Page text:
I could remember this, but do not. what are the consequences to including in your model variables with correlation? I say i have two correlated variables in my model. and i want to keep them in my model because there indicated relativities make sense, the direction of the relativities makes sense from a business perspective, p-values are low, standard deviations/confidence intervals of indicated factors are tight, and the data is consistent across test and training data.

This is for a GLM. Thanks!

Depending on the modeling software/program, a lot of unintended consequences can result.

Many programs will simply â€śexcludeâ€ť one when fitting the model; that is, one will just be given a fixed parameter value of 1.000 for all values/levels and allow the other to be fitted normally.

But which one that is excluded may change between fittings (often, the order that the variables are presented to the software is used to determine this).

If one isnâ€™t excluded, then youâ€™ll get some rather â€śmeaninglessâ€ť results for the parameters as the model-fitting process is attempting to â€śassignâ€ť how much â€śweightâ€ť to give to the influence of each variable. For example, after one fitting, Variable_X has a parameter value of 0.805 and Variable_Y is 1.553. You make a few tweaks to some other, completely unrelated variables in the model; and then after you fit the model again, Variable_X is 3.558 and Variable_Y is 0.129.

As a tangent, this latter result is also similar to what happens if you select a level/value for the base that has sparse data.

Software output should tell you this is happening though I think?

Yes; but itâ€™s not always â€śfront-and-centerâ€ť to a new user.

But it should be obvious if youâ€™re looking at outputs and parameters/factors.

If you can, you want to transform the variables so that they are no longer strongly correlated.

If you cannot, then you in practice you almost want to treat them as a single variable. So p values should be calculated by removing both of them together, for example.

You also need to keep in mind that the model cannot necessarily separate out the effects of one from the other.

Suppose you are fitting math skills for school children and both â€śgradeâ€ť and â€śageâ€ť are included in the fit. You should not expect the model to tell you whether age is really more important for math performance, or grade, because they will always appear together. There may be a few data points where this is not true, but you donâ€™t want to rely on this for inference. In that case, you would want to include only one or the other in the fit, probably.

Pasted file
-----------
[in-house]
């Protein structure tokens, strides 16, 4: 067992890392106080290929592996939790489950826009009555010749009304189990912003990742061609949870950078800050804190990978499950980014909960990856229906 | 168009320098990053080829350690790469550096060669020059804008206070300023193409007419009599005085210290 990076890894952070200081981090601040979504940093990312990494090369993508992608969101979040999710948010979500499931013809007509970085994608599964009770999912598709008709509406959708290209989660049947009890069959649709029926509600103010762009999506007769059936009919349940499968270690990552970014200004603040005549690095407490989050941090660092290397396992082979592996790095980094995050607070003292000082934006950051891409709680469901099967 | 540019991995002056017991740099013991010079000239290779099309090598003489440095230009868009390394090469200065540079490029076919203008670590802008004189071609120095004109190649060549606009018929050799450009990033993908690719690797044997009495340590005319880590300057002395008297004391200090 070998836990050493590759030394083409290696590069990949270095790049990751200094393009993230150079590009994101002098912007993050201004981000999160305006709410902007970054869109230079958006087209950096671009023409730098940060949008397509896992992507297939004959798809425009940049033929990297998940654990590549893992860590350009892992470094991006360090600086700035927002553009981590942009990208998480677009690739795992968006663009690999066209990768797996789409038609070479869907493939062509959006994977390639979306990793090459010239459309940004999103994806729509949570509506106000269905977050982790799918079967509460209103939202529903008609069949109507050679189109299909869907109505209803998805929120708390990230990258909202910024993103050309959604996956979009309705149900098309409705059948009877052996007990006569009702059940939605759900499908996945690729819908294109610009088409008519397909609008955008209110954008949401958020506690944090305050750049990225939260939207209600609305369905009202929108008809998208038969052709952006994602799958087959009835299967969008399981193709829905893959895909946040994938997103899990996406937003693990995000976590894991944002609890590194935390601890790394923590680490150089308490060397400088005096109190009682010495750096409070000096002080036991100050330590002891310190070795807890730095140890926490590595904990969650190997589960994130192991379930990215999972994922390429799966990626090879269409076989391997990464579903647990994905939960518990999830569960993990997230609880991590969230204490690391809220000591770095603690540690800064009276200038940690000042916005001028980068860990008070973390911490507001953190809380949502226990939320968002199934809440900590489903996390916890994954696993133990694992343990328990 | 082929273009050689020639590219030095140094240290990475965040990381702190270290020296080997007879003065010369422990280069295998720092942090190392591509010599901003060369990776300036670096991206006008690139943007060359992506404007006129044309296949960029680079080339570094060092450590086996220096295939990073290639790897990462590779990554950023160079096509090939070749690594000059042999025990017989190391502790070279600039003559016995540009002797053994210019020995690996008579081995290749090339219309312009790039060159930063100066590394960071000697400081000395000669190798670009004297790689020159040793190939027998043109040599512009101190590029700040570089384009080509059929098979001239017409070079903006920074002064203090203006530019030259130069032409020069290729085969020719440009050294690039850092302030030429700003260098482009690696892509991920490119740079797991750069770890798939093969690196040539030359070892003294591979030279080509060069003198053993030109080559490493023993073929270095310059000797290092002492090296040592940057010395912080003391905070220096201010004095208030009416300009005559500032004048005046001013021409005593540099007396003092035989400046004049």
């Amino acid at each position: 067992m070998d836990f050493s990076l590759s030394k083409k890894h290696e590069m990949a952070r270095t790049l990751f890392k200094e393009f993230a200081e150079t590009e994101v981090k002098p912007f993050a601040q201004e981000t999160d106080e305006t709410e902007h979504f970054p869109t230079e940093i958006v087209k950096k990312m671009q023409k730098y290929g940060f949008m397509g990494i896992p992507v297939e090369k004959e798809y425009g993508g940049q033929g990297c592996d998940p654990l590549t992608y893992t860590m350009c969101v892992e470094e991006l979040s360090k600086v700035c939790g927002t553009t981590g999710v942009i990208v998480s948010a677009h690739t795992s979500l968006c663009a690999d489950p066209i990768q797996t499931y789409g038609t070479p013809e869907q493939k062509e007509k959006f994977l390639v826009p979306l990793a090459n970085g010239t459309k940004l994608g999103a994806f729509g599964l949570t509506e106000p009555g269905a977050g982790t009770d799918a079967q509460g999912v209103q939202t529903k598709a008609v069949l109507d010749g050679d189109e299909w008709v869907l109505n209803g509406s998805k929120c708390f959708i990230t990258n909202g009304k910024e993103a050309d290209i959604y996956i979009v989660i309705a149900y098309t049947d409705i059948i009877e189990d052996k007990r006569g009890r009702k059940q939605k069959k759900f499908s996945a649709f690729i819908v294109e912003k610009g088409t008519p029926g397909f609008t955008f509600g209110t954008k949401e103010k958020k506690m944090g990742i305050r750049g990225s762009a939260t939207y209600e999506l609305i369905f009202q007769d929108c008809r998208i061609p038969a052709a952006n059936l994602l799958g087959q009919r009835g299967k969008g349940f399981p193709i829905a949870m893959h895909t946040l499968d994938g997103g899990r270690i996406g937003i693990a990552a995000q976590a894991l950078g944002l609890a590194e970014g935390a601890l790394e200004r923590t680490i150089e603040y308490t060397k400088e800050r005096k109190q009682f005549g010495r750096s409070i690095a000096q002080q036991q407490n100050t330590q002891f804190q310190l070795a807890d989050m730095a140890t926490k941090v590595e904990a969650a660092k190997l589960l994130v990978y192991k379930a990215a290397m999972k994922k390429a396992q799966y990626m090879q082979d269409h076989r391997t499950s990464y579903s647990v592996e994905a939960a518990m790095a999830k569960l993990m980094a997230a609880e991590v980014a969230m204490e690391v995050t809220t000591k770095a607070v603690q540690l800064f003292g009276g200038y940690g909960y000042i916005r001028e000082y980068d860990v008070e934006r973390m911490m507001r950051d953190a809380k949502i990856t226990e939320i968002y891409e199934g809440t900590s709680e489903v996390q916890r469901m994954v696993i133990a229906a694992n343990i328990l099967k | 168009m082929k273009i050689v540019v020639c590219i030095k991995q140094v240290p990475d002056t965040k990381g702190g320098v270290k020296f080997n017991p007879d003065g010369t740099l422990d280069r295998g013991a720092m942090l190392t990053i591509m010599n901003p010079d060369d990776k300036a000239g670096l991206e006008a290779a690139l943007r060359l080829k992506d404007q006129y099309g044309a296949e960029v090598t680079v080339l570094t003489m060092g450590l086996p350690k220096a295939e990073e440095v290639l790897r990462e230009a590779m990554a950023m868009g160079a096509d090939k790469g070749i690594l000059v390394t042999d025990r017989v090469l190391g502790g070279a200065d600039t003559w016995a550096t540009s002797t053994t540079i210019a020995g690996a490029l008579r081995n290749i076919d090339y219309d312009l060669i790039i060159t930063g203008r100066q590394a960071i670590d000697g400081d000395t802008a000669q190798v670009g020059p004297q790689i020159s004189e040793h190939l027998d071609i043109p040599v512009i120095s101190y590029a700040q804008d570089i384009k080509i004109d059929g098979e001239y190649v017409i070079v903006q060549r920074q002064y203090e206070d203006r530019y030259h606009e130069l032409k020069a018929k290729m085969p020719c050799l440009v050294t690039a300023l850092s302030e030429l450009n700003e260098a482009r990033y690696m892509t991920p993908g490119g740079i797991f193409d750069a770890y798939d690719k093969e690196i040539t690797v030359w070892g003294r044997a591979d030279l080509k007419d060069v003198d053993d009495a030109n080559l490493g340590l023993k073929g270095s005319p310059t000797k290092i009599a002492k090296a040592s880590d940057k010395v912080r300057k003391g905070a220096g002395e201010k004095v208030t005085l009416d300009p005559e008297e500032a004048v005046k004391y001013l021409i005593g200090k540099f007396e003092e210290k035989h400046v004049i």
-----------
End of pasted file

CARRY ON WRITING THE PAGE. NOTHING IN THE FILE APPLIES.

In this case, youâ€™d probably want to calculate â€śdifference from average age of grade.â€ť That would create a variable like â€śageâ€ť that is not correlated with grade, or at least not much.

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Moderate correlation is fine, in fact, moderate correlation is the reason for fitting a GLM in the first place. If all the variables were perfectly independent, you could get away with univariate analyses.

Very high correlation causes the fitted parameters to be unstable and the estimated errors to inflate. Because there is some randomness involved in the fitting procedure, you might get very different parameter estimates on the same data. If you are not encountering this problem you are fine.

Near or perfect aliasing will cause convergence issues. If you are not encountering this problem either, then you are fine.

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Certainly less correlation from about grade 4 or 5 onward (or whenever social promotion to the next grade isnâ€™t considered).

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